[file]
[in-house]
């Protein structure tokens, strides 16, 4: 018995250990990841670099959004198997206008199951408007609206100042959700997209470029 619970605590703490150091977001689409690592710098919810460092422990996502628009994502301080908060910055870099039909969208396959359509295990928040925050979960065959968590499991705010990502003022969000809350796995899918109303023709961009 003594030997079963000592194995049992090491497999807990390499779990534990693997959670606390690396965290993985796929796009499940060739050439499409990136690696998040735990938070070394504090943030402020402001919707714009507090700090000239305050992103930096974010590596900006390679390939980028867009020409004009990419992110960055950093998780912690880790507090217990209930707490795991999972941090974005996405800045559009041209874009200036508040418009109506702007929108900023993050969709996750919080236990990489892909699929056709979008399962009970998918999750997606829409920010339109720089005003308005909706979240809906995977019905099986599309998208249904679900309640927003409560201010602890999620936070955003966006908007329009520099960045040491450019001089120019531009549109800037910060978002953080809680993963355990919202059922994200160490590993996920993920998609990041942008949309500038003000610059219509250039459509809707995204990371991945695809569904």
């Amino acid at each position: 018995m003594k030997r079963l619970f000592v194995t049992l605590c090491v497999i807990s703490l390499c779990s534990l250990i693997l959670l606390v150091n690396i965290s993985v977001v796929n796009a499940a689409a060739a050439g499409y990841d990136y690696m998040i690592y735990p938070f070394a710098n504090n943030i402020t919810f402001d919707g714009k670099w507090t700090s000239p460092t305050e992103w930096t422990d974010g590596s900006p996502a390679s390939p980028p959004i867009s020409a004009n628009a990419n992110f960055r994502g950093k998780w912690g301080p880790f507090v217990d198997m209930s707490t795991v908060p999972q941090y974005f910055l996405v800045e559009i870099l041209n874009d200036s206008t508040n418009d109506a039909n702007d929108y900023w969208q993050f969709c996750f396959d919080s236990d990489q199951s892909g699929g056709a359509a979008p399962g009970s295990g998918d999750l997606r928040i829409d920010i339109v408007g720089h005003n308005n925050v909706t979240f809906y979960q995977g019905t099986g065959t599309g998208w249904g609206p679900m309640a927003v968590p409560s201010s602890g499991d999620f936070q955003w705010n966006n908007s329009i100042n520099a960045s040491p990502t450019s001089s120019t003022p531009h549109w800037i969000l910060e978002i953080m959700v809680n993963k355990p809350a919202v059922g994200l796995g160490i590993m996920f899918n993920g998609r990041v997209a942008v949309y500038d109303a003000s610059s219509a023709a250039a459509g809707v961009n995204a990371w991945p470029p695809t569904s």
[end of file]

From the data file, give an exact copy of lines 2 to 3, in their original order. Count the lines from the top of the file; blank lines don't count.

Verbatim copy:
């Protein structure tokens, strides 16, 4: 018995250990990841670099959004198997206008199951408007609206100042959700997209470029 619970605590703490150091977001689409690592710098919810460092422990996502628009994502301080908060910055870099039909969208396959359509295990928040925050979960065959968590499991705010990502003022969000809350796995899918109303023709961009 003594030997079963000592194995049992090491497999807990390499779990534990693997959670606390690396965290993985796929796009499940060739050439499409990136690696998040735990938070070394504090943030402020402001919707714009507090700090000239305050992103930096974010590596900006390679390939980028867009020409004009990419992110960055950093998780912690880790507090217990209930707490795991999972941090974005996405800045559009041209874009200036508040418009109506702007929108900023993050969709996750919080236990990489892909699929056709979008399962009970998918999750997606829409920010339109720089005003308005909706979240809906995977019905099986599309998208249904679900309640927003409560201010602890999620936070955003966006908007329009520099960045040491450019001089120019531009549109800037910060978002953080809680993963355990919202059922994200160490590993996920993920998609990041942008949309500038003000610059219509250039459509809707995204990371991945695809569904």
């Amino acid at each position: 018995m003594k030997r079963l619970f000592v194995t049992l605590c090491v497999i807990s703490l390499c779990s534990l250990i693997l959670l606390v150091n690396i965290s993985v977001v796929n796009a499940a689409a060739a050439g499409y990841d990136y690696m998040i690592y735990p938070f070394a710098n504090n943030i402020t919810f402001d919707g714009k670099w507090t700090s000239p460092t305050e992103w930096t422990d974010g590596s900006p996502a390679s390939p980028p959004i867009s020409a004009n628009a990419n992110f960055r994502g950093k998780w912690g301080p880790f507090v217990d198997m209930s707490t795991v908060p999972q941090y974005f910055l996405v800045e559009i870099l041209n874009d200036s206008t508040n418009d109506a039909n702007d929108y900023w969208q993050f969709c996750f396959d919080s236990d990489q199951s892909g699929g056709a359509a979008p399962g009970s295990g998918d999750l997606r928040i829409d920010i339109v408007g720089h005003n308005n925050v909706t979240f809906y979960q995977g019905t099986g065959t599309g998208w249904g609206p679900m309640a927003v968590p409560s201010s602890g499991d999620f936070q955003w705010n966006n908007s329009i100042n520099a960045s040491p990502t450019s001089s120019t003022p531009h549109w800037i969000l910060e978002i953080m959700v809680n993963k355990p809350a919202v059922g994200l796995g160490i590993m996920f899918n993920g998609r990041v997209a942008v949309y500038d109303a003000s610059s219509a023709a250039a459509g809707v961009n995204a990371w991945p470029p695809t569904s």